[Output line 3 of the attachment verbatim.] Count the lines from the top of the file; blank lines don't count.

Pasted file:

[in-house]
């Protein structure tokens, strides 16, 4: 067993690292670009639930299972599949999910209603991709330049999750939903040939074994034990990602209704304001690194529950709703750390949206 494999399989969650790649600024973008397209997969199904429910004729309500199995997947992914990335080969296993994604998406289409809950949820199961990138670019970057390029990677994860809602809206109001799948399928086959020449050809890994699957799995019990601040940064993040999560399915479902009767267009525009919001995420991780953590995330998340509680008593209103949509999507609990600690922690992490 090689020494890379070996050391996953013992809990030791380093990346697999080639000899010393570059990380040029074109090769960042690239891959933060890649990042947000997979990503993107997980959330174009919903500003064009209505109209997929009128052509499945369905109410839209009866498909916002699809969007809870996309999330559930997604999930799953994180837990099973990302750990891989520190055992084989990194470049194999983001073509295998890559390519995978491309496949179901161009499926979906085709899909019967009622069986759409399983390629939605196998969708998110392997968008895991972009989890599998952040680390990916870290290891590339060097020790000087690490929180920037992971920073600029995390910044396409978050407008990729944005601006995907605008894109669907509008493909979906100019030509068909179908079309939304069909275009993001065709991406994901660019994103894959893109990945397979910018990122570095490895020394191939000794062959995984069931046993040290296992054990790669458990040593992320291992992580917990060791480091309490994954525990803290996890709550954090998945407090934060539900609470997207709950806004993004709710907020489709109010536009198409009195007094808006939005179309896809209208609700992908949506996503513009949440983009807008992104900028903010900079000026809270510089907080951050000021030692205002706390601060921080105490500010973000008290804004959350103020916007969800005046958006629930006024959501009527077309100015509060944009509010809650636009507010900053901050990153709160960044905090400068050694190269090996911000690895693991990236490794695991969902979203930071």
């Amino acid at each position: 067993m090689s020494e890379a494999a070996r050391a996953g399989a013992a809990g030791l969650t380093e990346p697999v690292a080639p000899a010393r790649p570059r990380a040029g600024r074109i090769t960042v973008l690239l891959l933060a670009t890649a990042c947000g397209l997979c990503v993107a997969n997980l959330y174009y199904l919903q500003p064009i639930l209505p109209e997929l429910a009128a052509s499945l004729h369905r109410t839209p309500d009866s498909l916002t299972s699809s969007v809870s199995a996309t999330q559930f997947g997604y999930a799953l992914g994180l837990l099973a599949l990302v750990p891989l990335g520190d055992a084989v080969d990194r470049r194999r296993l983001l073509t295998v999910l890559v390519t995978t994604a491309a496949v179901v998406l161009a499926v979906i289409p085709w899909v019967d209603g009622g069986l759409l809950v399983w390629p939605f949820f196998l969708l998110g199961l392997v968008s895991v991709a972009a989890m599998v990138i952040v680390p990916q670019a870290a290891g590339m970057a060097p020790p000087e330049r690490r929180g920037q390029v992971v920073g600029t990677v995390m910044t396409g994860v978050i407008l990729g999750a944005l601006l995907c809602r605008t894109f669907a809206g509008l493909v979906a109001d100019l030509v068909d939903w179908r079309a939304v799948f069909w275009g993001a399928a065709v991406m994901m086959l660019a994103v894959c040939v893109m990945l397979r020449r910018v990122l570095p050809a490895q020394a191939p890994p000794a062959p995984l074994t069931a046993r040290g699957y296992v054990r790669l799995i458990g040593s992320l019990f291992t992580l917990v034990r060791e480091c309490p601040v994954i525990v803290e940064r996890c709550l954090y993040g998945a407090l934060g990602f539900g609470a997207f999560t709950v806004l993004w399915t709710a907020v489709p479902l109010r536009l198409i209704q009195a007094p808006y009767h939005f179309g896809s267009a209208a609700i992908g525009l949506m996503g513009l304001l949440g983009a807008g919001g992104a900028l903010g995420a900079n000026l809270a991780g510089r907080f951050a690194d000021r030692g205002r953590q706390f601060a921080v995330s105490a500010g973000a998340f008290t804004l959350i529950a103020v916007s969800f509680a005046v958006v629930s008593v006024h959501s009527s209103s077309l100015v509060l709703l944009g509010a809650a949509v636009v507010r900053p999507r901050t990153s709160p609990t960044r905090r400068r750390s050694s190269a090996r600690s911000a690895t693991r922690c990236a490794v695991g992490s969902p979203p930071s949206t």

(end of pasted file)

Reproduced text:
């Amino acid at each position: 067993m090689s020494e890379a494999a070996r050391a996953g399989a013992a809990g030791l969650t380093e990346p697999v690292a080639p000899a010393r790649p570059r990380a040029g600024r074109i090769t960042v973008l690239l891959l933060a670009t890649a990042c947000g397209l997979c990503v993107a997969n997980l959330y174009y199904l919903q500003p064009i639930l209505p109209e997929l429910a009128a052509s499945l004729h369905r109410t839209p309500d009866s498909l916002t299972s699809s969007v809870s199995a996309t999330q559930f997947g997604y999930a799953l992914g994180l837990l099973a599949l990302v750990p891989l990335g520190d055992a084989v080969d990194r470049r194999r296993l983001l073509t295998v999910l890559v390519t995978t994604a491309a496949v179901v998406l161009a499926v979906i289409p085709w899909v019967d209603g009622g069986l759409l809950v399983w390629p939605f949820f196998l969708l998110g199961l392997v968008s895991v991709a972009a989890m599998v990138i952040v680390p990916q670019a870290a290891g590339m970057a060097p020790p000087e330049r690490r929180g920037q390029v992971v920073g600029t990677v995390m910044t396409g994860v978050i407008l990729g999750a944005l601006l995907c809602r605008t894109f669907a809206g509008l493909v979906a109001d100019l030509v068909d939903w179908r079309a939304v799948f069909w275009g993001a399928a065709v991406m994901m086959l660019a994103v894959c040939v893109m990945l397979r020449r910018v990122l570095p050809a490895q020394a191939p890994p000794a062959p995984l074994t069931a046993r040290g699957y296992v054990r790669l799995i458990g040593s992320l019990f291992t992580l917990v034990r060791e480091c309490p601040v994954i525990v803290e940064r996890c709550l954090y993040g998945a407090l934060g990602f539900g609470a997207f999560t709950v806004l993004w399915t709710a907020v489709p479902l109010r536009l198409i209704q009195a007094p808006y009767h939005f179309g896809s267009a209208a609700i992908g525009l949506m996503g513009l304001l949440g983009a807008g919001g992104a900028l903010g995420a900079n000026l809270a991780g510089r907080f951050a690194d000021r030692g205002r953590q706390f601060a921080v995330s105490a500010g973000a998340f008290t804004l959350i529950a103020v916007s969800f509680a005046v958006v629930s008593v006024h959501s009527s209103s077309l100015v509060l709703l944009g509010a809650a949509v636009v507010r900053p999507r901050t990153s709160p609990t960044r905090r400068r750390s050694s190269a090996r600690s911000a690895t693991r922690c990236a490794v695991g992490s969902p979203p930071s949206t």